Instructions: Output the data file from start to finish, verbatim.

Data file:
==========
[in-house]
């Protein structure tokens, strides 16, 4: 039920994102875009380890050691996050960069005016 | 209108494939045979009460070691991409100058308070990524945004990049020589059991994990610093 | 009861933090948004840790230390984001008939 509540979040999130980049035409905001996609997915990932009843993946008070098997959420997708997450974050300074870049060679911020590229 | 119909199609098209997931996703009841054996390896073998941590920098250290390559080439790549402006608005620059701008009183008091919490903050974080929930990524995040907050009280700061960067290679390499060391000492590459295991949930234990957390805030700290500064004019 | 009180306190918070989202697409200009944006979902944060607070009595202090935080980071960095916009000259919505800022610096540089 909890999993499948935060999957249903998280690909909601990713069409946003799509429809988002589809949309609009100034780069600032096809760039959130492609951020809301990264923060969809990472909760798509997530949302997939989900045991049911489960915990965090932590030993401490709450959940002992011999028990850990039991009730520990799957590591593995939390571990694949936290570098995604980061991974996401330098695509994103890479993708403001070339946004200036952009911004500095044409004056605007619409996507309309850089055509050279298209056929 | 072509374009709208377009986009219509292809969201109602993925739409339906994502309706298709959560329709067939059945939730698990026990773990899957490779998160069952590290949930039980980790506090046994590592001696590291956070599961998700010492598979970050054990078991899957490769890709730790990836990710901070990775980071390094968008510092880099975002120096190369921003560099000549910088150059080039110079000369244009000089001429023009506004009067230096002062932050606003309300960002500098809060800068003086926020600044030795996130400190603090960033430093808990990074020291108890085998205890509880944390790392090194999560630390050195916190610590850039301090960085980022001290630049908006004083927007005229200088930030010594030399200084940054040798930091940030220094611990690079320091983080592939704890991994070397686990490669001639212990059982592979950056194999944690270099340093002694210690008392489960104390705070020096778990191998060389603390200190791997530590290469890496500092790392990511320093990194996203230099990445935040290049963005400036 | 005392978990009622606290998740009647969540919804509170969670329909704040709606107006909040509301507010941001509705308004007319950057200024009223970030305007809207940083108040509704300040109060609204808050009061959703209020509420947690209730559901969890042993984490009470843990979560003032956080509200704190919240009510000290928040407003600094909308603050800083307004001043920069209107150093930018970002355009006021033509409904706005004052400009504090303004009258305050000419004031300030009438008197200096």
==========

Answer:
[in-house]
């Protein structure tokens, strides 16, 4: 039920994102875009380890050691996050960069005016 | 209108494939045979009460070691991409100058308070990524945004990049020589059991994990610093 | 009861933090948004840790230390984001008939 509540979040999130980049035409905001996609997915990932009843993946008070098997959420997708997450974050300074870049060679911020590229 | 119909199609098209997931996703009841054996390896073998941590920098250290390559080439790549402006608005620059701008009183008091919490903050974080929930990524995040907050009280700061960067290679390499060391000492590459295991949930234990957390805030700290500064004019 | 009180306190918070989202697409200009944006979902944060607070009595202090935080980071960095916009000259919505800022610096540089 909890999993499948935060999957249903998280690909909601990713069409946003799509429809988002589809949309609009100034780069600032096809760039959130492609951020809301990264923060969809990472909760798509997530949302997939989900045991049911489960915990965090932590030993401490709450959940002992011999028990850990039991009730520990799957590591593995939390571990694949936290570098995604980061991974996401330098695509994103890479993708403001070339946004200036952009911004500095044409004056605007619409996507309309850089055509050279298209056929 | 072509374009709208377009986009219509292809969201109602993925739409339906994502309706298709959560329709067939059945939730698990026990773990899957490779998160069952590290949930039980980790506090046994590592001696590291956070599961998700010492598979970050054990078991899957490769890709730790990836990710901070990775980071390094968008510092880099975002120096190369921003560099000549910088150059080039110079000369244009000089001429023009506004009067230096002062932050606003309300960002500098809060800068003086926020600044030795996130400190603090960033430093808990990074020291108890085998205890509880944390790392090194999560630390050195916190610590850039301090960085980022001290630049908006004083927007005229200088930030010594030399200084940054040798930091940030220094611990690079320091983080592939704890991994070397686990490669001639212990059982592979950056194999944690270099340093002694210690008392489960104390705070020096778990191998060389603390200190791997530590290469890496500092790392990511320093990194996203230099990445935040290049963005400036 | 005392978990009622606290998740009647969540919804509170969670329909704040709606107006909040509301507010941001509705308004007319950057200024009223970030305007809207940083108040509704300040109060609204808050009061959703209020509420947690209730559901969890042993984490009470843990979560003032956080509200704190919240009510000290928040407003600094909308603050800083307004001043920069209107150093930018970002355009006021033509409904706005004052400009504090303004009258305050000419004031300030009438008197200096």